JCP responds, however, that the proposed definition is grossly overbroad because it includes (1) employees who would not be entitled to benefits under any reasonable reading of policy, such as those who were employed for only a week or a day, those who never averaged 25 hours per week, and those who were not employed on the first day of the thirteenth month of their employment; (2) 13, 685 seasonal workers who have no reasonable expectation of receiving time off because they are told that there is a blackout period for the duration of their employment during which no vacation can be taken; (3) current employees (approximately 10, 586 of them) who, even if Plaintiffs prevail on the merits, are not eligible for payment for vacation time under California Labor Code § 227.3 because (according to JCP) that provision applies only to terminated employees; (4) 32, 127 employees hired after July 17, 2009, who executed binding arbitration agreements that include class-action waivers; and (5) another 4, 000 employees who executed releases in JCP's favor. (Doc. No. 121 at 21-24 & nn. 21, 26.)

The first two arguments appear to be that those who do not satisfy the MTO's eligibility requirements must be excluded from the class. The problem, however, is that the requirements JCP refers to-that PTNMA must (1) average 25 or more hours (2) for 48 weeks and (3) be employed on the first day of the month following 12 months of employment-are the very provisions Plaintiffs contend are unlawful. Such a merits-based exclusion would be inappropriate at this point and, regardless, would not affect the court's ascertainability analysis.

The third argument, that no current employees can be included in the class because California Labor Code § 227.3 requires compensation only for terminated employees, suffers from a similar defect. Plaintiffs assert that courts have extended § 227.3 to protect current employees, not just terminated employees, (Doc. No. 119-1 at 2), while JCP contends that Plaintiffs are wrong on that point, (Doc. No. 121 at 22 n.23). The court cannot resolve this issue without ruling on its merits. Beyond that, however, JCP has not offered any argument or authority explaining why, even if it is correct on that point, current employees (who have not been terminated, but may be) cannot be included in the class.

JCP's fourth and fifth arguments, that the class cannot include those who executed arbitration agreements or signed releases in JCP's favor, are more substantial, given the strong federal policies favoring enforcement of arbitration agreements. But this court has not yet determined whether the arbitration agreement would bar this lawsuit, the present motions are not the proper vehicle for deciding the issue, and JCP offered no evidence of the 4, 000 signed releases it refers to. Moreover, other courts to have confronted similar claims have concluded that "the fact that some members of a putative class may have signed arbitration agreements or released claims against a defendant does not bar class certification." Avilez v. Pinkerton Gov't Servs., 286 F.R.D. 450, 474 (C.D. Cal. 2012) (internal quotation marks omitted); Herrera v. LCS Fin. Servs. Corp., 274 F.R.D. 666, 681 (N.D. Cal. 2011). The court agrees.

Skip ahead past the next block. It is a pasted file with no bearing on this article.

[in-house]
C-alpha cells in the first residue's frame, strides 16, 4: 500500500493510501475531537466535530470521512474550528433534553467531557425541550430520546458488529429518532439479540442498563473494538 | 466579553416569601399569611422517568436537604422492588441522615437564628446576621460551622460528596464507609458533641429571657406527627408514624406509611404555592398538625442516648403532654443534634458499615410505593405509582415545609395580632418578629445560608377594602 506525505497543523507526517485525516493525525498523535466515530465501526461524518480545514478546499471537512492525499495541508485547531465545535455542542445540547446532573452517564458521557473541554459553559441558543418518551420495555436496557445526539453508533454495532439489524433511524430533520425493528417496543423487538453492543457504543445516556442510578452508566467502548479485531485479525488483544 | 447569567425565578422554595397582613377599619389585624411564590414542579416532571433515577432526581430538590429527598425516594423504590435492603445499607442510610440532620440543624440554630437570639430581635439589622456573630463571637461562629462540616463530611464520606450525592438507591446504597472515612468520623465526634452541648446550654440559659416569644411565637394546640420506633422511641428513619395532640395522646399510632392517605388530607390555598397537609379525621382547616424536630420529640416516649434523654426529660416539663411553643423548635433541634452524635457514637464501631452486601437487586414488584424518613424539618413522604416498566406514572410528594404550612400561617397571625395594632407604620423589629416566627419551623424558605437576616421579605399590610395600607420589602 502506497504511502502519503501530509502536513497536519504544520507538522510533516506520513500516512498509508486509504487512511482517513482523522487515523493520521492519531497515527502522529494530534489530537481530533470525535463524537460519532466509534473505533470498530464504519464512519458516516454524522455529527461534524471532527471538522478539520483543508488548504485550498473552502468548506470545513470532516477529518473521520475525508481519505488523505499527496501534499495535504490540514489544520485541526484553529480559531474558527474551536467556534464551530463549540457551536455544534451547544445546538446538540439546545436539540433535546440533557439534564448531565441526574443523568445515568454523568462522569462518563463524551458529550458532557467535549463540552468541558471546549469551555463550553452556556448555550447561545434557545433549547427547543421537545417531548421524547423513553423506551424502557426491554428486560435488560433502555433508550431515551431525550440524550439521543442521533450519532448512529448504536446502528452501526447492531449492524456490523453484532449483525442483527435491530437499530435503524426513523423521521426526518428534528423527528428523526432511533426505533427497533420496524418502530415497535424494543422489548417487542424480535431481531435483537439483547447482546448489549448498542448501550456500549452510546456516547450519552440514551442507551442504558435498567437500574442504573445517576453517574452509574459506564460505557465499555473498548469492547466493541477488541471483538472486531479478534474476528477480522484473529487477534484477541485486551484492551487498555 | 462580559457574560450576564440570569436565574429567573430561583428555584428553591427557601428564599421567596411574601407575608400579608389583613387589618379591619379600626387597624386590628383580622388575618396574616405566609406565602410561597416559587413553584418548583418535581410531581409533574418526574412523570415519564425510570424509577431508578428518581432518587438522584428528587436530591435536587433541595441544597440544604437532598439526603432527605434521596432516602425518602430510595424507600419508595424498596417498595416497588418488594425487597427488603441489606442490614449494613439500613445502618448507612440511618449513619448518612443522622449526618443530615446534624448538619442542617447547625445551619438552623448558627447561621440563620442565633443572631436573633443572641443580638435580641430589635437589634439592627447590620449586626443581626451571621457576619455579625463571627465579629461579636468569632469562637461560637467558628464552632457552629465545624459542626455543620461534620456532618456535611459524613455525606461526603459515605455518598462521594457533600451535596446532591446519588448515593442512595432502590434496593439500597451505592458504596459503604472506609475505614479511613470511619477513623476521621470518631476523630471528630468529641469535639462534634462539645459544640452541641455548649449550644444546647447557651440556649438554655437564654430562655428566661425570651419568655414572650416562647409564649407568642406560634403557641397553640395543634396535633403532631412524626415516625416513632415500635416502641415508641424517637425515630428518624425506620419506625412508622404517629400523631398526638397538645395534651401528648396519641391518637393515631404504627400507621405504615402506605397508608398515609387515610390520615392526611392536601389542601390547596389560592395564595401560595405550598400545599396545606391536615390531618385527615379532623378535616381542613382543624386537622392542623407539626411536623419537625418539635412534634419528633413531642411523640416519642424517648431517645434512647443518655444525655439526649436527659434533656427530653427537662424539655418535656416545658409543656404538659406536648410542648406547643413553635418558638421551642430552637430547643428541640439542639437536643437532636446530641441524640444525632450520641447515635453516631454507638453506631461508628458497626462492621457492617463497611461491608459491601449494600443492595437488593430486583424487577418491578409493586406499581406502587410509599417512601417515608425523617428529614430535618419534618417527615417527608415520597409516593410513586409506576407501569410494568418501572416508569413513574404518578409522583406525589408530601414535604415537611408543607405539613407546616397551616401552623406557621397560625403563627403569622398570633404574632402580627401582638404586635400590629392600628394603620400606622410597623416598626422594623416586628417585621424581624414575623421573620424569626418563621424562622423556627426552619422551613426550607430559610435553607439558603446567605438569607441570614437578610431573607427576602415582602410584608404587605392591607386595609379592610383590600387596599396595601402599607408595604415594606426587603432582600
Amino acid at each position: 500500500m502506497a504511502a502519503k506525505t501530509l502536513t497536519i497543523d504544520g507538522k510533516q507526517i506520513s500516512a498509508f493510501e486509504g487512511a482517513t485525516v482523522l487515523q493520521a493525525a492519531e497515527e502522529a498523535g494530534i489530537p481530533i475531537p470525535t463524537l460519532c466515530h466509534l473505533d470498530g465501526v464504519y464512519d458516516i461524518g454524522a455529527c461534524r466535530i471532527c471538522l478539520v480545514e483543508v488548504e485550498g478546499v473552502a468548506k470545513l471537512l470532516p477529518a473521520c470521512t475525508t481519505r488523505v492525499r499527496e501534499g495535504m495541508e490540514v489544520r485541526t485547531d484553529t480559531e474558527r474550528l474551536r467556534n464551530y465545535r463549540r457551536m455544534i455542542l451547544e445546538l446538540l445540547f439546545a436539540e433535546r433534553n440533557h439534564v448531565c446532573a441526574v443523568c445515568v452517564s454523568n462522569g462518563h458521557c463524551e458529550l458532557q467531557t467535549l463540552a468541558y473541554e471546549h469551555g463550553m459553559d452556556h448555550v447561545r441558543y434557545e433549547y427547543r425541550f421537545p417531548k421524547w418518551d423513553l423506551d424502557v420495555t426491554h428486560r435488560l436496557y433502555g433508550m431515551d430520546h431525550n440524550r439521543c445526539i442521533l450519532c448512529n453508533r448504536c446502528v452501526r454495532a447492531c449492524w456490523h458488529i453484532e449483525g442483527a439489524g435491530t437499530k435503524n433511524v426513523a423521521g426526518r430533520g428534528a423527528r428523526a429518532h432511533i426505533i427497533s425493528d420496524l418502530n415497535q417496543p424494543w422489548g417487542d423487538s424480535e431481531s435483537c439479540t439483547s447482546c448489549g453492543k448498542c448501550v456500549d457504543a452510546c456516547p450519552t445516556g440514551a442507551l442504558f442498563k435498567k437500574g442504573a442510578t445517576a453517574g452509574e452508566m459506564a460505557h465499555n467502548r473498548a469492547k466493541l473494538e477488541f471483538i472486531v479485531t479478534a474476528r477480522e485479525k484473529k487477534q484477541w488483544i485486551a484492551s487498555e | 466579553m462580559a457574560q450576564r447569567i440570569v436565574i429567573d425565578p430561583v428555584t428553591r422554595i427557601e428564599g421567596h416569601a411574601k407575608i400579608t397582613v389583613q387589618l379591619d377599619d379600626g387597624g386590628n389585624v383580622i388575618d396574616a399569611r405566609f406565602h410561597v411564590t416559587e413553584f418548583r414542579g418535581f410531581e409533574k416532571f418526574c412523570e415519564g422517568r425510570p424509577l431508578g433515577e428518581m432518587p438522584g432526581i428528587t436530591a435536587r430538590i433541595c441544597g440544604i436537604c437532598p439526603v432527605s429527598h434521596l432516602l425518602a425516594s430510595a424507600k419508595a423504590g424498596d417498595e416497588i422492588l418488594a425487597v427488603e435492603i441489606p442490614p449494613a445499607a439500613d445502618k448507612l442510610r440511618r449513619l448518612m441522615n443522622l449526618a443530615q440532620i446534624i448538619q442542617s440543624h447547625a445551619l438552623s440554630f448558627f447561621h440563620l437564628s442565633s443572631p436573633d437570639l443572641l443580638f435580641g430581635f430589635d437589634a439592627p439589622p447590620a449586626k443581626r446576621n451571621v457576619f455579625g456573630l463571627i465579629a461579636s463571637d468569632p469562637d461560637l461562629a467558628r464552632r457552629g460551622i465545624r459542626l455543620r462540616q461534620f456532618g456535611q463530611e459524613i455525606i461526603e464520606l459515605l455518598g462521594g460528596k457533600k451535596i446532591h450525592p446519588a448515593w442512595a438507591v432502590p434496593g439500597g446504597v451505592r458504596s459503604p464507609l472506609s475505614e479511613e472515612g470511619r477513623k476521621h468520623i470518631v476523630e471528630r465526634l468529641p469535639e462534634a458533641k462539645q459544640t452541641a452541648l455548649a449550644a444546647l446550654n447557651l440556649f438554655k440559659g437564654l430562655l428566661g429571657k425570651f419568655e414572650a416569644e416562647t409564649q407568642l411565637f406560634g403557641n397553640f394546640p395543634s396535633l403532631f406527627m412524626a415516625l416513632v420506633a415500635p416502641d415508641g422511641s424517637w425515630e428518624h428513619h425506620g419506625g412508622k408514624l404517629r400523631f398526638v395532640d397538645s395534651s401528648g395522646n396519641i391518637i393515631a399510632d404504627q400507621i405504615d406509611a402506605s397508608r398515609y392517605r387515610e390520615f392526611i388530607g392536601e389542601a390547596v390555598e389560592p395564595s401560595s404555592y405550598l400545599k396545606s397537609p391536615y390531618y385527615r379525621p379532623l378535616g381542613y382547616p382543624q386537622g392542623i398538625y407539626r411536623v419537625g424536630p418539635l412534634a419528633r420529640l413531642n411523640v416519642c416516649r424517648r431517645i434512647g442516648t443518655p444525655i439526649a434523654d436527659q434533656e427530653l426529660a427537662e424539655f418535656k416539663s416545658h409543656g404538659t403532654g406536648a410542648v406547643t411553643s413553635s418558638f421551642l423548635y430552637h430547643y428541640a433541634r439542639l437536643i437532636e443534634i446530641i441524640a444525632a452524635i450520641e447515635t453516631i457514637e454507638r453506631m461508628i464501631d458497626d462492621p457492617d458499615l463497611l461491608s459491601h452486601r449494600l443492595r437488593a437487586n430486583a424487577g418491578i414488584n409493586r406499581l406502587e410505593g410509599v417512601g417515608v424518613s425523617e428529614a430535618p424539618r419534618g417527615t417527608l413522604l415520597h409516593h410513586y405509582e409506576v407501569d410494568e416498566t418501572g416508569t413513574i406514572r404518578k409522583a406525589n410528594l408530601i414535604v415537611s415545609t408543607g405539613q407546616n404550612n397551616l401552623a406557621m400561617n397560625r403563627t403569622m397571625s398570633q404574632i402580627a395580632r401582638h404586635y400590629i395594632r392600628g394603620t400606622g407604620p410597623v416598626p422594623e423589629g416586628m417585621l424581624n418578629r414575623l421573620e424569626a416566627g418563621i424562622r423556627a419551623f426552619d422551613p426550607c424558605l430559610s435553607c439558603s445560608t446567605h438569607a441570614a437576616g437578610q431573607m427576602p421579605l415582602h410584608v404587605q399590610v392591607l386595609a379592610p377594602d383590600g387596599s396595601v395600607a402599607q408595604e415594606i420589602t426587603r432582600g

Accordingly, the court finds that the proposed class definition is sufficiently ascertainable and not too broad. This conclusion does not foreclose the possibility that subclasses may be created in the future to address these issues as necessary. See Fed.R.Civ.P. 23(c)(3)(5).

3. Rule 23(a) Requirements

As discussed above, to satisfy Rule 23(a) a case must meet four requirements: (1) numerosity; (2) commonality; (3) typicality; and (4) adequacy of representation. See Wal-Mart Stores, 131 S.Ct. at 2548. The court addresses each below.

a. Numerosity

Rule 23(a)(1) requires the proposed class to be "so numerous that joinder of all members is impracticable." Fed.R.Civ.P. 23(a)(1). In this context, "impracticability does not mean impossibility, but only the difficulty or inconvenience of joining all members of the class." Harris v. Palm Springs Alpine Estates, Inc., 329 F.2d 909, 913-14 (9th Cir. 1964) (internal quotation marks omitted). In determining whether numerosity is satisfied, the court "may consider reasonable inferences drawn from [the] facts before [it]." Gay v. Waiters' & Dairy Lunchmen's Union, 549 F.2d 1330, 1332 n.5 (9th Cir. 1977).

Plaintiffs assert, based on data JCP produced in July 2013, that there are approximately 64, 593 class members, which includes 53, 637 terminated PTNMA; 10, 266 current PTNMA; 369 terminated MA; and 361 current MA.[6] (Doc. No. 119-1 at 15.) In its motion to strike, JCP asserts that "this matter involves more than 62, 000 employees, " (Doc. No. 93-1), and in its opposition to Plaintiff's motion for certification, JCP does not dispute that numerosity is satisfied. There is no doubt that joinder of such numbers is impracticable. Accordingly, the court finds that numerosity is satisfied.